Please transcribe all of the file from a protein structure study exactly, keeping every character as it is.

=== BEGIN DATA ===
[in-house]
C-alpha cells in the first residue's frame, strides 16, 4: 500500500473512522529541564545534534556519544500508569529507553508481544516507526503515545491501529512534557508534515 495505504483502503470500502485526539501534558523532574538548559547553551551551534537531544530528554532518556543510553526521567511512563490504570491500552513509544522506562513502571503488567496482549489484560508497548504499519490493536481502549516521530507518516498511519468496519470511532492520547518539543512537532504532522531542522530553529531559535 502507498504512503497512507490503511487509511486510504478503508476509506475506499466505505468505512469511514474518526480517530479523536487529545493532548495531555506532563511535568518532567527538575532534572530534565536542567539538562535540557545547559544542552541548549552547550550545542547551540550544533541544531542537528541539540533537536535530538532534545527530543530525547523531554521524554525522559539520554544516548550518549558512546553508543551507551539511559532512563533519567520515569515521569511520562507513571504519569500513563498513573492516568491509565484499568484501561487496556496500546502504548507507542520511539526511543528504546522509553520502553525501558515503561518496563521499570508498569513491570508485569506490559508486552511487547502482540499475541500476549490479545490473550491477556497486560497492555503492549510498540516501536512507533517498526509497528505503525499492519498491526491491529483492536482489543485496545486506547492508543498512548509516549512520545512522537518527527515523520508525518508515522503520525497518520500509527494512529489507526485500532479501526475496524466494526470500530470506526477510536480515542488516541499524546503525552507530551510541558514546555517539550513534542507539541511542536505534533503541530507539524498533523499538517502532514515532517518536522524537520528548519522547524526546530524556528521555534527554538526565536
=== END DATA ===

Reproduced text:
[in-house]
C-alpha cells in the first residue's frame, strides 16, 4: 500500500473512522529541564545534534556519544500508569529507553508481544516507526503515545491501529512534557508534515 495505504483502503470500502485526539501534558523532574538548559547553551551551534537531544530528554532518556543510553526521567511512563490504570491500552513509544522506562513502571503488567496482549489484560508497548504499519490493536481502549516521530507518516498511519468496519470511532492520547518539543512537532504532522531542522530553529531559535 502507498504512503497512507490503511487509511486510504478503508476509506475506499466505505468505512469511514474518526480517530479523536487529545493532548495531555506532563511535568518532567527538575532534572530534565536542567539538562535540557545547559544542552541548549552547550550545542547551540550544533541544531542537528541539540533537536535530538532534545527530543530525547523531554521524554525522559539520554544516548550518549558512546553508543551507551539511559532512563533519567520515569515521569511520562507513571504519569500513563498513573492516568491509565484499568484501561487496556496500546502504548507507542520511539526511543528504546522509553520502553525501558515503561518496563521499570508498569513491570508485569506490559508486552511487547502482540499475541500476549490479545490473550491477556497486560497492555503492549510498540516501536512507533517498526509497528505503525499492519498491526491491529483492536482489543485496545486506547492508543498512548509516549512520545512522537518527527515523520508525518508515522503520525497518520500509527494512529489507526485500532479501526475496524466494526470500530470506526477510536480515542488516541499524546503525552507530551510541558514546555517539550513534542507539541511542536505534533503541530507539524498533523499538517502532514515532517518536522524537520528548519522547524526546530524556528521555534527554538526565536